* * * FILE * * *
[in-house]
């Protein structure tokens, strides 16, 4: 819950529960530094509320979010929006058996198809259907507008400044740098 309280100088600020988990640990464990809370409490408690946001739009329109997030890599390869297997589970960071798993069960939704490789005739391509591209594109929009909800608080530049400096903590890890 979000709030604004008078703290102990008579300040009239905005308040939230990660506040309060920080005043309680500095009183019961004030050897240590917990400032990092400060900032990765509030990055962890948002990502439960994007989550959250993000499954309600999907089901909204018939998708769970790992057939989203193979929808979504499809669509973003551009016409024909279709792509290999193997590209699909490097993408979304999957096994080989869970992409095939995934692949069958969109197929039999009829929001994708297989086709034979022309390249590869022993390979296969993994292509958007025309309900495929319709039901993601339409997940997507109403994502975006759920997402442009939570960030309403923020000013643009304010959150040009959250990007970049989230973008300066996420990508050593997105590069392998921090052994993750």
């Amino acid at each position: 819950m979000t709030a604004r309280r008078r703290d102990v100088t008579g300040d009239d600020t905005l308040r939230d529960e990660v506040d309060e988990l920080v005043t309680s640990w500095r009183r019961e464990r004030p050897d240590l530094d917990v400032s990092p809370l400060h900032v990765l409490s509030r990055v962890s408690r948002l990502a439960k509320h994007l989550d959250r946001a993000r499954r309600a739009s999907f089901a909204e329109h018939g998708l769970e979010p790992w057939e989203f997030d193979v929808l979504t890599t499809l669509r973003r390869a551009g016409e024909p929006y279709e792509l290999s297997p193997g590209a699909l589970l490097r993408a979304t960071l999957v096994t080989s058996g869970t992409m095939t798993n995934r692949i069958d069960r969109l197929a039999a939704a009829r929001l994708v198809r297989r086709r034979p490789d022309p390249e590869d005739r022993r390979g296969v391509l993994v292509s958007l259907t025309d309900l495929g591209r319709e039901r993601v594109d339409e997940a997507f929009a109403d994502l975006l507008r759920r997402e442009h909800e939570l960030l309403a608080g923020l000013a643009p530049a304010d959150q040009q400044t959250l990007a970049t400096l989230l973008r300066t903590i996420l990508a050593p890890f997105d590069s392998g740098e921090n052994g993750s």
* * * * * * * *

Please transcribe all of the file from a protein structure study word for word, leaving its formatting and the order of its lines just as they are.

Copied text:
[in-house]
């Protein structure tokens, strides 16, 4: 819950529960530094509320979010929006058996198809259907507008400044740098 309280100088600020988990640990464990809370409490408690946001739009329109997030890599390869297997589970960071798993069960939704490789005739391509591209594109929009909800608080530049400096903590890890 979000709030604004008078703290102990008579300040009239905005308040939230990660506040309060920080005043309680500095009183019961004030050897240590917990400032990092400060900032990765509030990055962890948002990502439960994007989550959250993000499954309600999907089901909204018939998708769970790992057939989203193979929808979504499809669509973003551009016409024909279709792509290999193997590209699909490097993408979304999957096994080989869970992409095939995934692949069958969109197929039999009829929001994708297989086709034979022309390249590869022993390979296969993994292509958007025309309900495929319709039901993601339409997940997507109403994502975006759920997402442009939570960030309403923020000013643009304010959150040009959250990007970049989230973008300066996420990508050593997105590069392998921090052994993750």
């Amino acid at each position: 819950m979000t709030a604004r309280r008078r703290d102990v100088t008579g300040d009239d600020t905005l308040r939230d529960e990660v506040d309060e988990l920080v005043t309680s640990w500095r009183r019961e464990r004030p050897d240590l530094d917990v400032s990092p809370l400060h900032v990765l409490s509030r990055v962890s408690r948002l990502a439960k509320h994007l989550d959250r946001a993000r499954r309600a739009s999907f089901a909204e329109h018939g998708l769970e979010p790992w057939e989203f997030d193979v929808l979504t890599t499809l669509r973003r390869a551009g016409e024909p929006y279709e792509l290999s297997p193997g590209a699909l589970l490097r993408a979304t960071l999957v096994t080989s058996g869970t992409m095939t798993n995934r692949i069958d069960r969109l197929a039999a939704a009829r929001l994708v198809r297989r086709r034979p490789d022309p390249e590869d005739r022993r390979g296969v391509l993994v292509s958007l259907t025309d309900l495929g591209r319709e039901r993601v594109d339409e997940a997507f929009a109403d994502l975006l507008r759920r997402e442009h909800e939570l960030l309403a608080g923020l000013a643009p530049a304010d959150q040009q400044t959250l990007a970049t400096l989230l973008r300066t903590i996420l990508a050593p890890f997105d590069s392998g740098e921090n052994g993750s």